“Does this mean that if you observe someone sinning you automatically think, hey, he’s not a Christian? “

  34. Chris Sherman says:

    Hey, I’ve got an official account now. Now you can see what I look like, if it works.

  35. Zrim says:

    Chris,

    Now you can see what I look like, if it works.

    What was that about a tendency for the tangible and readily seen? Kidding.

  36. Chris Sherman says:

    If RC Sproul can be a mushroom, I can be a donkey.

    I just realized that it is actually a representation of my name- Christopher.

  37. D G Hart says:

    Chris, but can you see an ethos? The reason I think you might think a person who sins is not a Christian is because you believe Christians will be markedly different from non-Christians. Isn’t that right? So if Chrisitans are not markedly different from non-Christians, what else am I to think on the basis of your assertion?

  38. Zrim says:

    Chris,

    To follow up on DGH’s point, what I think is at the end of your logic is that my immigrant Hindi neighbors may be more Xian than me, since they are models of outward virtues I would think you likely have in mind (or at least wouldn’t rule out): self-discipline, self-sacrifice, obedience, prudence, retsraint and charity. I like to think I have those, too, but I have to admit I wish I had it like them.

    What I’ve got is a stupid piece of bread and vial of wine once a week. And my point is that those things are what actually make the difference. Or does that sound foolish?

  39. mt says:

    DG and Zrim.

    Do us all a favor and stop making so much sense.

  40. Chris Sherman says:

    “The reason I think you might think a person who sins is not a Christian is because you believe Christians will be markedly different from non-Christians.”

    Am I mistaken or does not Paul make this assertion over and over?

    Is there then no external attestation of Christ’s indwelling? Do you continue in the same patterns as before? I like to sin, God likes to forgive, what a great relationship?

    Do you have the book of James in your bible?

    Is not faith (belief) evidenced by works?

    Please make some argument from scripture at least and then I may believe you.

  41. Chris Sherman says:

    Zrim, what am I to do with the vast amount of exhortations towards (for lack of a better term) holy living in Paul’s writing? So I just partake of the bread and wine and go about my sinful l lifestyle? Or do I now, by God’s mercies, offer myself as a living sacrifice?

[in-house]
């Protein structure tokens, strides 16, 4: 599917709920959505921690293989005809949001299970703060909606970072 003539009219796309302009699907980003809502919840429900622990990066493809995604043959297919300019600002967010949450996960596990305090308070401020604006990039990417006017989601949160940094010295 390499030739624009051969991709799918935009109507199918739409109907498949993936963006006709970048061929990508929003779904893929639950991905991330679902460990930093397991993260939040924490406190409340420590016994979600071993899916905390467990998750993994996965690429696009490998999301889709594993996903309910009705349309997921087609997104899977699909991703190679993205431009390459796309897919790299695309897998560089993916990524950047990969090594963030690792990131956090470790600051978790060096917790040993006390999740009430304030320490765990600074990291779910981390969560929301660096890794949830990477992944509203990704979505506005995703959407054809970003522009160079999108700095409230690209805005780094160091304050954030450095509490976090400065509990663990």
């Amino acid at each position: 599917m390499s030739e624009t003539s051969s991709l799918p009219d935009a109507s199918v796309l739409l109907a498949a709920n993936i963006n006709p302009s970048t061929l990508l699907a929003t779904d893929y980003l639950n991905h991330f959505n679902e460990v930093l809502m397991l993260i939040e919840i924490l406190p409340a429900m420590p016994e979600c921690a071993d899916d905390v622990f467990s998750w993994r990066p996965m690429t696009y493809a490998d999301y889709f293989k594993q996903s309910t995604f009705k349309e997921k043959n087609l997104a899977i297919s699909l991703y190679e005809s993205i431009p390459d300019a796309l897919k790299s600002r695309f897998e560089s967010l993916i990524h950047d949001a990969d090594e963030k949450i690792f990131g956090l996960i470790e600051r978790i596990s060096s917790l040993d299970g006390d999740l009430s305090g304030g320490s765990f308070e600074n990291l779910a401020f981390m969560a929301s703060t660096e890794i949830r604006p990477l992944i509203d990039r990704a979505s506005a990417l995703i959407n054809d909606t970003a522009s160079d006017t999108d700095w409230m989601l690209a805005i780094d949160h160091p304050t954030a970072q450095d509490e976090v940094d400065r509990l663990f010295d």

42. mt says:

    One more thing though, Zrim…

    I was thinking about that sanctification zinger last night again and couldn’t help be see a misplaced emphasis on increased recognition of sin(fulness) and (perhaps) not enough dying unto sin. I was discussing it with my wife last night and we both concluded that although a spiritual reality, sanctification must have some sort of visible manifestation (although I’m not exactly sure how). Of course I don’t intend on saying that I can regard who is/isn’t a Christian by the holiness of their lives (a confession of a faith is good for me), but I can’t help but think that Scripture and the confessions speak clearly of an “outward” change (i.e., “dying unto sin and living unto righteousness”, “several lusts thereof are more and more weakened and mortified”, etc).

    BTW, I have no problems putting together an anthology. Now if only I can find a Christian publishing house that will take your work…

  43. Chris Sherman says:

    I found this to be helpful, Michael Horton in MR- article titled, “Reformation Piety”

    http://www.modernreformation.org/default.php?page=articledisplay&var1=ArtRead&var2=319&var3=searchresults&var4=Search&var5=piety

    His conclusion,
    “Authentic Christian piety is expressed with others over a lifetime, as God’s people are exposed to the work of the Spirit through Word and Sacrament, so that their union with Christ is concretely experienced in this life by their union with each other. This piety is not as flamboyant as the individualistic piety encouraged by spiritual fads, but it runs deeper and further under God’s promised blessing. Then, instead of concentrating exclusively on our own spiritual blessing, we become instruments of blessing for others wherever God has placed us in this world and in the flock he has purchased with his own blood.”

  44. Chris Sherman says:

    “Hindi neighbors may be more Xian than me, since they are models of outward virtues I would think you likely have in mind (or at least wouldn’t rule out): self-discipline, self-sacrifice, obedience, prudence, retsraint and charity.”

    I would never argue that Christianity has the market on morality, however I like to think a covenant community of believers is somehow gonna be doing different things than a street gang. Maybe things are different in Michigan?

  45. Zrim says:

    Chris,

    The point isn’t at all that there is no category for holy living, rather to put that category into a better perspective. If imperatives are grounded in indicatives, and those indicatives include something about our sin, then our sin must be ever before us.